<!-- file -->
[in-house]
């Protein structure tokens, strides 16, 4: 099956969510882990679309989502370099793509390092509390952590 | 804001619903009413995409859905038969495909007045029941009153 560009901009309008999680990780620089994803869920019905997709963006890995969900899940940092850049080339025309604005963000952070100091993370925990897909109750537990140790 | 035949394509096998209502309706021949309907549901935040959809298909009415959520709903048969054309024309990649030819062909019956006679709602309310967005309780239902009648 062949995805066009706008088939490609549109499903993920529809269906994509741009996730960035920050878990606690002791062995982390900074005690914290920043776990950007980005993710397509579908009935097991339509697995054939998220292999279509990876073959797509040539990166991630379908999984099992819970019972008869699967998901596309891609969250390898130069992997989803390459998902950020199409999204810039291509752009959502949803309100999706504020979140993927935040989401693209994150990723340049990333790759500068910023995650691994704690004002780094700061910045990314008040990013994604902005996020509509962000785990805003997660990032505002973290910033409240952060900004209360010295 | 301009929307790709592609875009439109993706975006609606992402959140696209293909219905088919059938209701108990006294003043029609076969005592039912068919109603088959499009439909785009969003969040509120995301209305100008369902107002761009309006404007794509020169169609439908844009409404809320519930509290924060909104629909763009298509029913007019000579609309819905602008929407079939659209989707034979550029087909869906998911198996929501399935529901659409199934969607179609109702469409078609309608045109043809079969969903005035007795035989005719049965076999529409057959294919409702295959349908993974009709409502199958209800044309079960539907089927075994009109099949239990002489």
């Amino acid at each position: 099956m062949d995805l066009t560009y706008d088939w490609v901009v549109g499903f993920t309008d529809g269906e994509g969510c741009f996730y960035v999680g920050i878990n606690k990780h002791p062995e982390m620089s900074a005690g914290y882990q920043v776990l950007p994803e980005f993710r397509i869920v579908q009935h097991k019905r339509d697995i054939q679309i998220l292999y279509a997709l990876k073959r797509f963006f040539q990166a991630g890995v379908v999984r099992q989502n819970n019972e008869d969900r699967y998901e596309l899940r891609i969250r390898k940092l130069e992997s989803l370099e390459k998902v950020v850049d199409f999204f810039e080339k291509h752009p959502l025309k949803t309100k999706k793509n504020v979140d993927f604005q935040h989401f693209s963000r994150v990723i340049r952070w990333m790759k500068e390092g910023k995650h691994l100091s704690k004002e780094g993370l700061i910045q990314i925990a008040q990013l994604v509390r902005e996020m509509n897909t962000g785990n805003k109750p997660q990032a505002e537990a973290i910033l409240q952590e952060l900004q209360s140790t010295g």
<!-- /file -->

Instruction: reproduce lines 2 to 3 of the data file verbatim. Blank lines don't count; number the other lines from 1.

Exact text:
């Protein structure tokens, strides 16, 4: 099956969510882990679309989502370099793509390092509390952590 | 804001619903009413995409859905038969495909007045029941009153 560009901009309008999680990780620089994803869920019905997709963006890995969900899940940092850049080339025309604005963000952070100091993370925990897909109750537990140790 | 035949394509096998209502309706021949309907549901935040959809298909009415959520709903048969054309024309990649030819062909019956006679709602309310967005309780239902009648 062949995805066009706008088939490609549109499903993920529809269906994509741009996730960035920050878990606690002791062995982390900074005690914290920043776990950007980005993710397509579908009935097991339509697995054939998220292999279509990876073959797509040539990166991630379908999984099992819970019972008869699967998901596309891609969250390898130069992997989803390459998902950020199409999204810039291509752009959502949803309100999706504020979140993927935040989401693209994150990723340049990333790759500068910023995650691994704690004002780094700061910045990314008040990013994604902005996020509509962000785990805003997660990032505002973290910033409240952060900004209360010295 | 301009929307790709592609875009439109993706975006609606992402959140696209293909219905088919059938209701108990006294003043029609076969005592039912068919109603088959499009439909785009969003969040509120995301209305100008369902107002761009309006404007794509020169169609439908844009409404809320519930509290924060909104629909763009298509029913007019000579609309819905602008929407079939659209989707034979550029087909869906998911198996929501399935529901659409199934969607179609109702469409078609309608045109043809079969969903005035007795035989005719049965076999529409057959294919409702295959349908993974009709409502199958209800044309079960539907089927075994009109099949239990002489």
């Amino acid at each position: 099956m062949d995805l066009t560009y706008d088939w490609v901009v549109g499903f993920t309008d529809g269906e994509g969510c741009f996730y960035v999680g920050i878990n606690k990780h002791p062995e982390m620089s900074a005690g914290y882990q920043v776990l950007p994803e980005f993710r397509i869920v579908q009935h097991k019905r339509d697995i054939q679309i998220l292999y279509a997709l990876k073959r797509f963006f040539q990166a991630g890995v379908v999984r099992q989502n819970n019972e008869d969900r699967y998901e596309l899940r891609i969250r390898k940092l130069e992997s989803l370099e390459k998902v950020v850049d199409f999204f810039e080339k291509h752009p959502l025309k949803t309100k999706k793509n504020v979140d993927f604005q935040h989401f693209s963000r994150v990723i340049r952070w990333m790759k500068e390092g910023k995650h691994l100091s704690k004002e780094g993370l700061i910045q990314i925990a008040q990013l994604v509390r902005e996020m509509n897909t962000g785990n805003k109750p997660q990032a505002e537990a973290i910033l409240q952590e952060l900004q209360s140790t010295g």